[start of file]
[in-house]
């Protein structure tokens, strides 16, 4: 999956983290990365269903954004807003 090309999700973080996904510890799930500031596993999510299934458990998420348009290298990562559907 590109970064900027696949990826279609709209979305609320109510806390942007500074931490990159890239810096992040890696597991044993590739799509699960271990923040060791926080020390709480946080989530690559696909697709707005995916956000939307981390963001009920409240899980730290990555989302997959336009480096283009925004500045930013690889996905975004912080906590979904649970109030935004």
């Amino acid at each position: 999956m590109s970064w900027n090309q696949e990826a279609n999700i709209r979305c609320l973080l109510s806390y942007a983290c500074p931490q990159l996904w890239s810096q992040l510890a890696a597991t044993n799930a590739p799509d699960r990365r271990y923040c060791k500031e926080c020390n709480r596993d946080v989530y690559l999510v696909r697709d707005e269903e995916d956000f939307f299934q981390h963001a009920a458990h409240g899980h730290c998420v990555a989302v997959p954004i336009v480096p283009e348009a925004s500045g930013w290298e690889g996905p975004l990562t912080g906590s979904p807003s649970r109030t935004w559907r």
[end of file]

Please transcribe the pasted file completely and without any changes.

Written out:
[in-house]
């Protein structure tokens, strides 16, 4: 999956983290990365269903954004807003 090309999700973080996904510890799930500031596993999510299934458990998420348009290298990562559907 590109970064900027696949990826279609709209979305609320109510806390942007500074931490990159890239810096992040890696597991044993590739799509699960271990923040060791926080020390709480946080989530690559696909697709707005995916956000939307981390963001009920409240899980730290990555989302997959336009480096283009925004500045930013690889996905975004912080906590979904649970109030935004």
């Amino acid at each position: 999956m590109s970064w900027n090309q696949e990826a279609n999700i709209r979305c609320l973080l109510s806390y942007a983290c500074p931490q990159l996904w890239s810096q992040l510890a890696a597991t044993n799930a590739p799509d699960r990365r271990y923040c060791k500031e926080c020390n709480r596993d946080v989530y690559l999510v696909r697709d707005e269903e995916d956000f939307f299934q981390h963001a009920a458990h409240g899980h730290c998420v990555a989302v997959p954004i336009v480096p283009e348009a925004s500045g930013w290298e690889g996905p975004l990562t912080g906590s979904p807003s649970r109030t935004w559907r």